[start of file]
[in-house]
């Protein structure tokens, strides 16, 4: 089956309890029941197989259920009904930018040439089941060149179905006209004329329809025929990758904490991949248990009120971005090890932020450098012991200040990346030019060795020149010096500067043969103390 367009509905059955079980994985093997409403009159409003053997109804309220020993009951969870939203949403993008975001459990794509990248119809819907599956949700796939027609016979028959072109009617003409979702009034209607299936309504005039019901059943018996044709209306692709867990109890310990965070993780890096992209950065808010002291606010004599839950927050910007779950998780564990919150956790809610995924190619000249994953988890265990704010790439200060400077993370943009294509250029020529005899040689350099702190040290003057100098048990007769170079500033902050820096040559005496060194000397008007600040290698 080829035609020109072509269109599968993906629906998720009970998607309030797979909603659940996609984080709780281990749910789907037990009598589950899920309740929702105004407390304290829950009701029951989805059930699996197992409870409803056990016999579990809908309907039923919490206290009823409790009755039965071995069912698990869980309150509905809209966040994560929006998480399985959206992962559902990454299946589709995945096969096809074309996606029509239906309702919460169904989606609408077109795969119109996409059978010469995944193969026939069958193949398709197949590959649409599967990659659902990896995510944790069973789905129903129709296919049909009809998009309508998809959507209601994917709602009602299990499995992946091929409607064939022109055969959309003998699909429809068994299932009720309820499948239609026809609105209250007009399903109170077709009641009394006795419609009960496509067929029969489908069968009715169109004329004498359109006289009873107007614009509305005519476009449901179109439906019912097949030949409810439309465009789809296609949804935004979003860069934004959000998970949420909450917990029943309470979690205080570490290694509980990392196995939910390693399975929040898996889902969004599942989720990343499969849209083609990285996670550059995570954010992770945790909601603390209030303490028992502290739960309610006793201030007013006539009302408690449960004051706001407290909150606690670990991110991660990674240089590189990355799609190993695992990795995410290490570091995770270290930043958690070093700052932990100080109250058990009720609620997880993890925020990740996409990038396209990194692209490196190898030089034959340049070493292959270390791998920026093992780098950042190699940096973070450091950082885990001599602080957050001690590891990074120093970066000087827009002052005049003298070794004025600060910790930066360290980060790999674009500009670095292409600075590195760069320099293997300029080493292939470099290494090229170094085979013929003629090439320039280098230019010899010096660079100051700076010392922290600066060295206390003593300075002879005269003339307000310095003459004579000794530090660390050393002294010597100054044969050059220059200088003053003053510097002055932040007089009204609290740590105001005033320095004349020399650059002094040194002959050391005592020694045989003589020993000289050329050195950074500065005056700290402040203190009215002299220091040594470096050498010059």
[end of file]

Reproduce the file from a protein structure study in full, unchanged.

[in-house]
């Protein structure tokens, strides 16, 4: 089956309890029941197989259920009904930018040439089941060149179905006209004329329809025929990758904490991949248990009120971005090890932020450098012991200040990346030019060795020149010096500067043969103390 367009509905059955079980994985093997409403009159409003053997109804309220020993009951969870939203949403993008975001459990794509990248119809819907599956949700796939027609016979028959072109009617003409979702009034209607299936309504005039019901059943018996044709209306692709867990109890310990965070993780890096992209950065808010002291606010004599839950927050910007779950998780564990919150956790809610995924190619000249994953988890265990704010790439200060400077993370943009294509250029020529005899040689350099702190040290003057100098048990007769170079500033902050820096040559005496060194000397008007600040290698 080829035609020109072509269109599968993906629906998720009970998607309030797979909603659940996609984080709780281990749910789907037990009598589950899920309740929702105004407390304290829950009701029951989805059930699996197992409870409803056990016999579990809908309907039923919490206290009823409790009755039965071995069912698990869980309150509905809209966040994560929006998480399985959206992962559902990454299946589709995945096969096809074309996606029509239906309702919460169904989606609408077109795969119109996409059978010469995944193969026939069958193949398709197949590959649409599967990659659902990896995510944790069973789905129903129709296919049909009809998009309508998809959507209601994917709602009602299990499995992946091929409607064939022109055969959309003998699909429809068994299932009720309820499948239609026809609105209250007009399903109170077709009641009394006795419609009960496509067929029969489908069968009715169109004329004498359109006289009873107007614009509305005519476009449901179109439906019912097949030949409810439309465009789809296609949804935004979003860069934004959000998970949420909450917990029943309470979690205080570490290694509980990392196995939910390693399975929040898996889902969004599942989720990343499969849209083609990285996670550059995570954010992770945790909601603390209030303490028992502290739960309610006793201030007013006539009302408690449960004051706001407290909150606690670990991110991660990674240089590189990355799609190993695992990795995410290490570091995770270290930043958690070093700052932990100080109250058990009720609620997880993890925020990740996409990038396209990194692209490196190898030089034959340049070493292959270390791998920026093992780098950042190699940096973070450091950082885990001599602080957050001690590891990074120093970066000087827009002052005049003298070794004025600060910790930066360290980060790999674009500009670095292409600075590195760069320099293997300029080493292939470099290494090229170094085979013929003629090439320039280098230019010899010096660079100051700076010392922290600066060295206390003593300075002879005269003339307000310095003459004579000794530090660390050393002294010597100054044969050059220059200088003053003053510097002055932040007089009204609290740590105001005033320095004349020399650059002094040194002959050391005592020694045989003589020993000289050329050195950074500065005056700290402040203190009215002299220091040594470096050498010059």